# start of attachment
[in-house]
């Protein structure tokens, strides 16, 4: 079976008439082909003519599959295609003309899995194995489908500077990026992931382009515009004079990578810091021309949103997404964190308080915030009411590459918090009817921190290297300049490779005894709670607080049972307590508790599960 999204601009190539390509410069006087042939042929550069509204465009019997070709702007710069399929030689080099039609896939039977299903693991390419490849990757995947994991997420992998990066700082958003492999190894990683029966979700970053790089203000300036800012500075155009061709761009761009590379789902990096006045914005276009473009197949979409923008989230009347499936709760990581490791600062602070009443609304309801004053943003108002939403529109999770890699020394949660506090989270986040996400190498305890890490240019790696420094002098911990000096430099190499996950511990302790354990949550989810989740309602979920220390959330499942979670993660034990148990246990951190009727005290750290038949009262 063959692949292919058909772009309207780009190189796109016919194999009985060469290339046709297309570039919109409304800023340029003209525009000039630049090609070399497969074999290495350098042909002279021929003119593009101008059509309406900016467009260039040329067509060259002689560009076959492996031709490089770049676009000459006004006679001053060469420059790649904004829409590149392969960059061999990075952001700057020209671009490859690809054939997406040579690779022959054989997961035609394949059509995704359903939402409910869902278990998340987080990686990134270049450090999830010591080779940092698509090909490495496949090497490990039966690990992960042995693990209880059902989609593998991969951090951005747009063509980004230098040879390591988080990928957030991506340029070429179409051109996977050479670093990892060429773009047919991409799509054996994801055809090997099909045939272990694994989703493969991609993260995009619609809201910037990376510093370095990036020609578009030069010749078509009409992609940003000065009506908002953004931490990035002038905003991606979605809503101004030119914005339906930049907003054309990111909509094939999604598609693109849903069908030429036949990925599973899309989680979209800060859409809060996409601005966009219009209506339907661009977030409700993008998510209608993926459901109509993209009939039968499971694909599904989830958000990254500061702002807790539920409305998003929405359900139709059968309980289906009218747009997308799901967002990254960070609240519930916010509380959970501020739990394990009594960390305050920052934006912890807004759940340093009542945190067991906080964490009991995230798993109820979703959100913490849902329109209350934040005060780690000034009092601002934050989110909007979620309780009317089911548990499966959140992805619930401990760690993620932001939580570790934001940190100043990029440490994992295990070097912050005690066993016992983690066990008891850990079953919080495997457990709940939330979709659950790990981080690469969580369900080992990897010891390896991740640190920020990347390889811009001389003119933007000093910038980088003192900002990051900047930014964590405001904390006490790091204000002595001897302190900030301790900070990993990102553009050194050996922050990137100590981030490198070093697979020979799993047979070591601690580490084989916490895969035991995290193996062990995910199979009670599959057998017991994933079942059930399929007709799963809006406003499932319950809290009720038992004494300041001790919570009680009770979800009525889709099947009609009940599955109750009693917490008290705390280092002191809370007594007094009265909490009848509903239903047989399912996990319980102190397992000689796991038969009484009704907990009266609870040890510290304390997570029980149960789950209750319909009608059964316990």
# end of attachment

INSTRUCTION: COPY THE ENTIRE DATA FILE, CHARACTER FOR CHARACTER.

[in-house]
């Protein structure tokens, strides 16, 4: 079976008439082909003519599959295609003309899995194995489908500077990026992931382009515009004079990578810091021309949103997404964190308080915030009411590459918090009817921190290297300049490779005894709670607080049972307590508790599960 999204601009190539390509410069006087042939042929550069509204465009019997070709702007710069399929030689080099039609896939039977299903693991390419490849990757995947994991997420992998990066700082958003492999190894990683029966979700970053790089203000300036800012500075155009061709761009761009590379789902990096006045914005276009473009197949979409923008989230009347499936709760990581490791600062602070009443609304309801004053943003108002939403529109999770890699020394949660506090989270986040996400190498305890890490240019790696420094002098911990000096430099190499996950511990302790354990949550989810989740309602979920220390959330499942979670993660034990148990246990951190009727005290750290038949009262 063959692949292919058909772009309207780009190189796109016919194999009985060469290339046709297309570039919109409304800023340029003209525009000039630049090609070399497969074999290495350098042909002279021929003119593009101008059509309406900016467009260039040329067509060259002689560009076959492996031709490089770049676009000459006004006679001053060469420059790649904004829409590149392969960059061999990075952001700057020209671009490859690809054939997406040579690779022959054989997961035609394949059509995704359903939402409910869902278990998340987080990686990134270049450090999830010591080779940092698509090909490495496949090497490990039966690990992960042995693990209880059902989609593998991969951090951005747009063509980004230098040879390591988080990928957030991506340029070429179409051109996977050479670093990892060429773009047919991409799509054996994801055809090997099909045939272990694994989703493969991609993260995009619609809201910037990376510093370095990036020609578009030069010749078509009409992609940003000065009506908002953004931490990035002038905003991606979605809503101004030119914005339906930049907003054309990111909509094939999604598609693109849903069908030429036949990925599973899309989680979209800060859409809060996409601005966009219009209506339907661009977030409700993008998510209608993926459901109509993209009939039968499971694909599904989830958000990254500061702002807790539920409305998003929405359900139709059968309980289906009218747009997308799901967002990254960070609240519930916010509380959970501020739990394990009594960390305050920052934006912890807004759940340093009542945190067991906080964490009991995230798993109820979703959100913490849902329109209350934040005060780690000034009092601002934050989110909007979620309780009317089911548990499966959140992805619930401990760690993620932001939580570790934001940190100043990029440490994992295990070097912050005690066993016992983690066990008891850990079953919080495997457990709940939330979709659950790990981080690469969580369900080992990897010891390896991740640190920020990347390889811009001389003119933007000093910038980088003192900002990051900047930014964590405001904390006490790091204000002595001897302190900030301790900070990993990102553009050194050996922050990137100590981030490198070093697979020979799993047979070591601690580490084989916490895969035991995290193996062990995910199979009670599959057998017991994933079942059930399929007709799963809006406003499932319950809290009720038992004494300041001790919570009680009770979800009525889709099947009609009940599955109750009693917490008290705390280092002191809370007594007094009265909490009848509903239903047989399912996990319980102190397992000689796991038969009484009704907990009266609870040890510290304390997570029980149960789950209750319909009608059964316990």